When making Skype calls on a Windows machine, you may have come across a very annoying feature. Before a Skype call starts, your computer’s audio levels are totally fine. You’d can open Skype and message people without any problems.
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As soon as a Skype call starts, however, your computer’s audio volume takes a sudden and highly noticeable drop. The actual Skype call will be at normal volume, but everything else will seem much quieter.
Before a Skype call starts, your computer’s audio levels are totally fine. You’d can open Skype and message people without any problems. As soon as a Skype call starts, however, your computer’s audio volume takes a sudden and highly noticeable drop. Skype no longer automatically sets the volume, thereby allowing other programs, including your operating system, to set the volume for sound input and output. Compare your Windows Sound settings with your Skype Audio settings.
This kind of behavior can be very irritating, especially for users that go through Skype’s options and settings and find no way to turn it off. There’s a good reason for this: the audio drop has nothing to do with Skype whatsoever! It’s built in to Windows itself and isn’t an official Skype feature. So, before you complain to Skype about the lack of options, give these steps a try and see if they work. What’s Going On? What’s actually happening here?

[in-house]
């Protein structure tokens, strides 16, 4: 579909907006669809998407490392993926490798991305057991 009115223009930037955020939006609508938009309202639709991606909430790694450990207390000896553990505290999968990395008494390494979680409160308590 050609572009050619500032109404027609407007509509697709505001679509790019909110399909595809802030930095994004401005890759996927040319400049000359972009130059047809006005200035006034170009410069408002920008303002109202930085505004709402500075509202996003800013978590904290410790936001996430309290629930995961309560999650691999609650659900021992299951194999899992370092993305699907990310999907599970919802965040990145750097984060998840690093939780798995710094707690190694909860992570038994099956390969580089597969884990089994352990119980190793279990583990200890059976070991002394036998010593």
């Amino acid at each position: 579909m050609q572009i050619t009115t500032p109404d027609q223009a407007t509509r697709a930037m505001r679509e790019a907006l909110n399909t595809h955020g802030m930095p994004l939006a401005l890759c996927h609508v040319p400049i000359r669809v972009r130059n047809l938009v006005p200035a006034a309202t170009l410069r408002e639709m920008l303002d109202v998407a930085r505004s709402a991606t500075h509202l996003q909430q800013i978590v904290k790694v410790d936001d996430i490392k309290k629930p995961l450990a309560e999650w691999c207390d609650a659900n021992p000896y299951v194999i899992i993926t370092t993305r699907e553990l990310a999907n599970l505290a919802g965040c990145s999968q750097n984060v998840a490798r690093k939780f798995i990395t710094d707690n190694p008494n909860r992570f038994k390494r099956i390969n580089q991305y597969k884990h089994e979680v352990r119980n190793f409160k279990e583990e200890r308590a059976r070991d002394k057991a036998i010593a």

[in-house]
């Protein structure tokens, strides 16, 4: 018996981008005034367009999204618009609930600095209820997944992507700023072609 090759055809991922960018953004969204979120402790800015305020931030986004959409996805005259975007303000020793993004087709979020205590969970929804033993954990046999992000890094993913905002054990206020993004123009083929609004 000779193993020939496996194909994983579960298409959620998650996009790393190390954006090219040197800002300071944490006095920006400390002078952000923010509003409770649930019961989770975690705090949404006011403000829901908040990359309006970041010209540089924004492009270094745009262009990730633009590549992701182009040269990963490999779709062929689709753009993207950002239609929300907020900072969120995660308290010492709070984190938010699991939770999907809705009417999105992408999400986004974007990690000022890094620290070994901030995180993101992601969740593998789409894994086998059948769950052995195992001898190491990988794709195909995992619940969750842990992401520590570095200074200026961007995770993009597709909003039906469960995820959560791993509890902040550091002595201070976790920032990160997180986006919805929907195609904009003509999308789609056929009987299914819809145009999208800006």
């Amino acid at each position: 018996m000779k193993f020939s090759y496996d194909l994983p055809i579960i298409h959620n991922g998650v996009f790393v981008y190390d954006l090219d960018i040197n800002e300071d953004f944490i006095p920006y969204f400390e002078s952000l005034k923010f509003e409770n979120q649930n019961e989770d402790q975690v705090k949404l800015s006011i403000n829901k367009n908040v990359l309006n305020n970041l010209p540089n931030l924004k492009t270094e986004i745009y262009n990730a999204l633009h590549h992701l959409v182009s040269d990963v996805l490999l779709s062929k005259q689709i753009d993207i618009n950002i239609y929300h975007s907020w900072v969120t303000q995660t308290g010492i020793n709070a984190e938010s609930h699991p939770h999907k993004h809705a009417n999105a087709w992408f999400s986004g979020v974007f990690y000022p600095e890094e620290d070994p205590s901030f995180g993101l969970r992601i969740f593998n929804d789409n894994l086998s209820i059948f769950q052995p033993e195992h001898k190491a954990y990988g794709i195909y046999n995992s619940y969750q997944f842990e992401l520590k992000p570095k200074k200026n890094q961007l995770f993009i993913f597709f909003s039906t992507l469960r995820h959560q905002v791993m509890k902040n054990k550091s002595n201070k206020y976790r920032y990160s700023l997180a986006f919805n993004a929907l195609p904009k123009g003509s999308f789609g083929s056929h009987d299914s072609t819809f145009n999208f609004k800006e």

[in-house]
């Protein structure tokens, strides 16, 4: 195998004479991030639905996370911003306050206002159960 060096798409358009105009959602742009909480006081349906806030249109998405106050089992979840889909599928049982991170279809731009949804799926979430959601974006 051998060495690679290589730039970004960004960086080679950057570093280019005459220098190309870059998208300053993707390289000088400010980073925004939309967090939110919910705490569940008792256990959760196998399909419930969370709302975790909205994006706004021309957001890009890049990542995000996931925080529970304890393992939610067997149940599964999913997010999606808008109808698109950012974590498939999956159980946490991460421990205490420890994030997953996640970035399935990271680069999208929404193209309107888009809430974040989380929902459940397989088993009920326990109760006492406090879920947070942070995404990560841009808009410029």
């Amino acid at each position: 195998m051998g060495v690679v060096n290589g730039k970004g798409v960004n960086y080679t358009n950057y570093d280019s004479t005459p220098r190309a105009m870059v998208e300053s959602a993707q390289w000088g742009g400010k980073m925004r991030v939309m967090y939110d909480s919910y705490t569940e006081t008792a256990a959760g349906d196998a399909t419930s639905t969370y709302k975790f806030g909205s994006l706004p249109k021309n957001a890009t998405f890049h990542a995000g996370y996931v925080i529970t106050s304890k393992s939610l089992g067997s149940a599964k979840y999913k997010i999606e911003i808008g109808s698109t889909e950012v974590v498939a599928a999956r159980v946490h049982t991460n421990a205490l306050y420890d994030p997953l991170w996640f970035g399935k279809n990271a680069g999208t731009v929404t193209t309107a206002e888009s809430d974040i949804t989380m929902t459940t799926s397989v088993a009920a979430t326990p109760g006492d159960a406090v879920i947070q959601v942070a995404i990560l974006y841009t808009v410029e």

First of all, it’s good to realise that Windows has an option that handles this. If Windows detects a telephone call being made by your computer, it can drop the volume by a set amount. This drop can range from a 50% drop to a total muting of all other system sounds. When you make or receive a Skype call, your computer is detecting that you’re currently in a phone call. This causes Windows to drop the volume by however much the option states it should drop. But hold on a minute – what if you’re sure you’ve never touched, or even seen, this option before? The problem we’re experiencing at that point is a Windows machine being set up to drop the volume by default. This explains why this feature is currently activating, yet you have zero recollection of actually telling Windows to perform this action for you.
Thankfully, the option is very easy to get to, so we can tell Windows not to drop the volume (or, if you like the feature, drop it even further!). How to Turn It Off First, access the Control Panel. If you’re using Small or Large Icon view, click the option that reads “Sound.” If you’re using Category View, first click on “Hardware and Sound,” then “Sound”. For Icon View. Free open sans font download. For Category View. This will open the Sound window. From here you can set a lot of different options for your speakers or your microphone.